The Galaxy Portal has a solid, attractive case though the plethora of buttons beneath the screen may look too busy for some.
Android’s operating system is pleasingly simple and enjoyable. This is maximised by Samsung through the placing of the Augmented Reality Layar on the home screen.
There are largely average features on this phone, from the display to the camera. Decent rather than outstanding at every level.
The phone speedy enough to be easy to use, though there are faster smartphones out there.
Battery life was unexceptional; needed recharging daily
Review by Sunetra Chakravati,12/12/2011 3:57:42 PM
Look and feel
Ease of use
The phone is decently priced and fits the hand well
Irritating screen unlock, average camera and elderly-looking version of Android
This is Samsung’s second Android phone. The first one, the i7500, was the best-specced Android phone yet released. This model is similarly shaped and sized, with a largely identical operating system, though some of the standout specifications on the i7500 have been scaled down – so the phone is competitively priced.
The Galaxy Portal, for a touch-screen phone, has an awful lot of buttons. Apart from a large direction pad, there are six more on the front of the phone – two for starting or ending a call, Home, Back, Menu and one that Samsung calls the ‘Google Search key’, though the icon looks like it’s just for web browsing. The bottom of the screen looks pretty crowded. It’s a good size – slightly thicker than the iPhone but less wide and a little less tall. Unlike some Android handsets, there are no manufacturer or network-specific extras. The system is Android through and through. Since it comes with version 1.5, it does look a little old-fashioned compared to more recent phones with their splashier icons, though this could be upgraded. But for now, there’s no multi-touch – the cute pinch-to-zoom effect found on the iPhone, Palm Pre and the latest Google phones. Still, Samsung’s clearly taking Android seriously. Layar – the gateway to lots of augmented reality (AR) applications – is honoured with a shortcut on the home screen. In case you’re wondering, AR means the phone shows what the camera is actually seeing, but then overlays this image with extra information – the nearest branch of Barclays, for instance, taken from the bank’s pre-loaded app. AR is one of the areas Android embraced more lovingly and more quickly than Apple did, so it’s great that it’s front-and-centre here. The phone comes pre-loaded with Android programs including games, and there are thousands more ready to be downloaded.The capacitive touch-screen is reasonably responsive, though if you’ve tried the super-fast Google Nexus One with its whizzy Qualcomm Snapdragon processor, it seems comparatively sluggish.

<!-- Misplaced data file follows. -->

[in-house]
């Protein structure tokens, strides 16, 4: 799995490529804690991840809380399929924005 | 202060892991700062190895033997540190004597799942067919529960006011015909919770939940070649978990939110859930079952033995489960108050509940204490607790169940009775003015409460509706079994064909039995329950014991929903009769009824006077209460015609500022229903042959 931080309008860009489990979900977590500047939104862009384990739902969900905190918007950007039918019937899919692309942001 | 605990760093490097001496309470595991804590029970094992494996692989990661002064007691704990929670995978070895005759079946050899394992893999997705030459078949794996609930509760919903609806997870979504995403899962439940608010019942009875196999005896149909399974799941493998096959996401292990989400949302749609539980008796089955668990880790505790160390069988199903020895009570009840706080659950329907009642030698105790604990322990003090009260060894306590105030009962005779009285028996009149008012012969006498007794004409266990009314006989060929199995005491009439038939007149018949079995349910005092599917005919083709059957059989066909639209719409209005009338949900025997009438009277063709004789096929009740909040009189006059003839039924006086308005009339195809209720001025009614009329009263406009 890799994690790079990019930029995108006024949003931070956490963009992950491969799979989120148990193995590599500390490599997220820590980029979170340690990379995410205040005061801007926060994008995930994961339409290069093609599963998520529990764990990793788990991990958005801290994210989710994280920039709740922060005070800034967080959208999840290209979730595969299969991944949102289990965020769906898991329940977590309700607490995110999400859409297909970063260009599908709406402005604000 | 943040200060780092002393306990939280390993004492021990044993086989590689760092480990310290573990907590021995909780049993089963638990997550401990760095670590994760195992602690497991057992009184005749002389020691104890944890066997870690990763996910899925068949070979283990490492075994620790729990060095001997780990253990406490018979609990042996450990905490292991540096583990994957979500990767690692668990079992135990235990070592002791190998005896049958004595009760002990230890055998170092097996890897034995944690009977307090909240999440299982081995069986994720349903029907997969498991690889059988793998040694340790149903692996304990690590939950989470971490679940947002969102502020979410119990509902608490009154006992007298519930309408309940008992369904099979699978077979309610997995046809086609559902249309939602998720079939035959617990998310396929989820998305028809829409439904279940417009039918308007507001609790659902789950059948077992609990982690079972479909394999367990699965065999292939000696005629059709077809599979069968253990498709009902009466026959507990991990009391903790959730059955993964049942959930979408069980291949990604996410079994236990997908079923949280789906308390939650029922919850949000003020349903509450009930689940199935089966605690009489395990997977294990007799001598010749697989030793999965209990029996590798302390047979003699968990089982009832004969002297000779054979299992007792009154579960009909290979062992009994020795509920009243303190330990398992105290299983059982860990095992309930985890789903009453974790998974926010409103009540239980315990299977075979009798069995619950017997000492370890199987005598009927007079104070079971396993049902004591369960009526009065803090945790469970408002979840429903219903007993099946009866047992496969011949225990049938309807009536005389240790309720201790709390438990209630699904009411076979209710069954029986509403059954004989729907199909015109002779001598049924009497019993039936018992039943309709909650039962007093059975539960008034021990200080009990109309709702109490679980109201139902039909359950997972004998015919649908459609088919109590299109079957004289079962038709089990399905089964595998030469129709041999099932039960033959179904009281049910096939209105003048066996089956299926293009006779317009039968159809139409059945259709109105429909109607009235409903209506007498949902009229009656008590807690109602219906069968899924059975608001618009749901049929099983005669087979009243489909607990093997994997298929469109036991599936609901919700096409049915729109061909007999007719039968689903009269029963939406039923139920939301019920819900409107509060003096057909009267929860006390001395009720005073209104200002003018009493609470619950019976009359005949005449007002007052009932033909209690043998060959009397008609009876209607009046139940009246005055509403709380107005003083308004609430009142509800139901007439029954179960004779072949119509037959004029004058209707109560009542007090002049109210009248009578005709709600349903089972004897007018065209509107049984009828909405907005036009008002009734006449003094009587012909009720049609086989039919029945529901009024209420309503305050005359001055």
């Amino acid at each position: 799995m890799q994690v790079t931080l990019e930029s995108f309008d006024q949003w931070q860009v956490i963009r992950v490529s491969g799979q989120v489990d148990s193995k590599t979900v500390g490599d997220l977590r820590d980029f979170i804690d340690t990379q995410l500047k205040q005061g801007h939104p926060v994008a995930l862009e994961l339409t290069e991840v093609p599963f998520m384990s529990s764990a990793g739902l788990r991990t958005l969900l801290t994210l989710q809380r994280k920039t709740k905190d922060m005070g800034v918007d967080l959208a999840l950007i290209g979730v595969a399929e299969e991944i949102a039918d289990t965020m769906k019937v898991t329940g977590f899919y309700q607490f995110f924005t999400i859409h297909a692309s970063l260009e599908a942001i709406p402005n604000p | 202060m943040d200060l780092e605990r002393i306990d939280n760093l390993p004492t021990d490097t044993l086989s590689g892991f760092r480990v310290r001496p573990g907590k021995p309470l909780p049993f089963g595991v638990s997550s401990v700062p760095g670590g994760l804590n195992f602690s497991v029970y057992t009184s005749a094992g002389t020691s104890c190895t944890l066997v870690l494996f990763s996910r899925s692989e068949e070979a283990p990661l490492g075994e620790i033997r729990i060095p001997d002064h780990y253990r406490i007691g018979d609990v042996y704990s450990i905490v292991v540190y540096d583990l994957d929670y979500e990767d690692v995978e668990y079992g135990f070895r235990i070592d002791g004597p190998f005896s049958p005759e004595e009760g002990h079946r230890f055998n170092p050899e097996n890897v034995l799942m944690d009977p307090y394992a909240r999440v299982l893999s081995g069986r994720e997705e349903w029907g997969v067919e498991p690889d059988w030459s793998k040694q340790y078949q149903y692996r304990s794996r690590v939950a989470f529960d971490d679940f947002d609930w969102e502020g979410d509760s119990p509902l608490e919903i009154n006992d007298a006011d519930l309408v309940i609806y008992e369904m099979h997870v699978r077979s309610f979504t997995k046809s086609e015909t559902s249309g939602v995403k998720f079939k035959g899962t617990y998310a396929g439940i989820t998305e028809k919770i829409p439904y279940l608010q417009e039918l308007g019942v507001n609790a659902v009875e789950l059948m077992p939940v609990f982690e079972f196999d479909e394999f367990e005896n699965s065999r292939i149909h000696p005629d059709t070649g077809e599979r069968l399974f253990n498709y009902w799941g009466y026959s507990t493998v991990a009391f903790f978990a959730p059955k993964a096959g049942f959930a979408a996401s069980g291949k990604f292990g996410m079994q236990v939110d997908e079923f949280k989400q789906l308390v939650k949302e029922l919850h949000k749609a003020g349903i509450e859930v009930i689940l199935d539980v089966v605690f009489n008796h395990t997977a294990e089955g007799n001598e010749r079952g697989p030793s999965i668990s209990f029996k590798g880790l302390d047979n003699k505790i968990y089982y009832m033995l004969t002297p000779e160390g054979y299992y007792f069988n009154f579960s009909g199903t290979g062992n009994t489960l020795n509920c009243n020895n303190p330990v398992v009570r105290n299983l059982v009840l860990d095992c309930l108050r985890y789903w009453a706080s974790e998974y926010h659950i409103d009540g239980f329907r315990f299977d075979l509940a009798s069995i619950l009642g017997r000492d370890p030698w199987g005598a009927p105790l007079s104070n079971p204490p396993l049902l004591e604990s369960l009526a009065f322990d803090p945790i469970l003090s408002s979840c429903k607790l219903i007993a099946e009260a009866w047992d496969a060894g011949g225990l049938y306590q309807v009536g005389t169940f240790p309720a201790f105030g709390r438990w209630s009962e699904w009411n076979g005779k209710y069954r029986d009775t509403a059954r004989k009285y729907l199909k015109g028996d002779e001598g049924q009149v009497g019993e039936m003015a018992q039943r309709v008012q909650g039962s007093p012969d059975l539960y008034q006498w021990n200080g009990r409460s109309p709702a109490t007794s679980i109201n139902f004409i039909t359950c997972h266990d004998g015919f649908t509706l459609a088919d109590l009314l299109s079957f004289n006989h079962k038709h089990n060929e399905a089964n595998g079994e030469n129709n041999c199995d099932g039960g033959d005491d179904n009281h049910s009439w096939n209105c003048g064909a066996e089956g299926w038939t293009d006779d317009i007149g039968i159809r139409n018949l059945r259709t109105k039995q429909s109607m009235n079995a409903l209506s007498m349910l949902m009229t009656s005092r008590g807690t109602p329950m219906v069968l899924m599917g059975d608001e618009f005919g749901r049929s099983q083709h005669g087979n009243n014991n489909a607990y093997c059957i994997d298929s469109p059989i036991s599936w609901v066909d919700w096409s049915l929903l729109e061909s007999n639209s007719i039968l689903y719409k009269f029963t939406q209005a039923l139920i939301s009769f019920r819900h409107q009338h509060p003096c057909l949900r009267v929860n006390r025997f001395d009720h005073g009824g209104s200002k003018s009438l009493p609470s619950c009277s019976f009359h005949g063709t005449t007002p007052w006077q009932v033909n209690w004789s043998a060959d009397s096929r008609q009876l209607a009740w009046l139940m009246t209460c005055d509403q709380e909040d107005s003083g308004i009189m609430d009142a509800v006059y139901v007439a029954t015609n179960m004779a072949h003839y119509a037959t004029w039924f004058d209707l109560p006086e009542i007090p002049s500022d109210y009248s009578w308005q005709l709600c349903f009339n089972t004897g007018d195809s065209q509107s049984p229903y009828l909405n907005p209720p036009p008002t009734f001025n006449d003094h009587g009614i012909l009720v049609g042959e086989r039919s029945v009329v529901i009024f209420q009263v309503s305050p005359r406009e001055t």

But the worst comparisons for this phone come when you put it alongside the earlier i7500. Sure, you can manage with the downgraded camera (from five-megapixels to 3.2, and the flash has gone). The storage space is now dependent on storage cards, whereas you were given 8GB in the earlier model – again, not a deal-breaker. But the really noticeable difference is the screen, which on the i7500 was dazzling (sometimes literally) thanks to the AMOLED display with its rich, vivid colours. This screen has the same resolution but is relatively drab. Though at least the central processor is faster here than on the i7500.The Galaxy Portal also retains the worst, worst aspect of Samsung’s earlier Android handset: the screen unlock button. Touch-screens need to lock easily, of course. In your pocket, an active touch-screen could be making calls, sending texts, logging on to websites. But Samsung’s unlock system is incredibly annoying. Once the screen locks (and it does so, in default settings, after just 15 seconds) the only way to revive it is to hold the screen lock button – a side-mounted button, which is helpfully pointed out by an on-screen instruction. You need a long press and while this is only around a second, it feels like forever especially if, as you will, you start by pressing a different button first. It’s a deeply irritating system and Samsung should rethink it, or even develop an app so you can choose how you want to unlock.
Android is a great operating system and it’s the Google software that is the highpoint on this phone. The hardware is clunkily organised with so many buttons that Android’s ease of use is undermined. For all that, the phone sits well in the hand and the inclusion of Layar and pre-loaded applications makes the phone instantly very usable.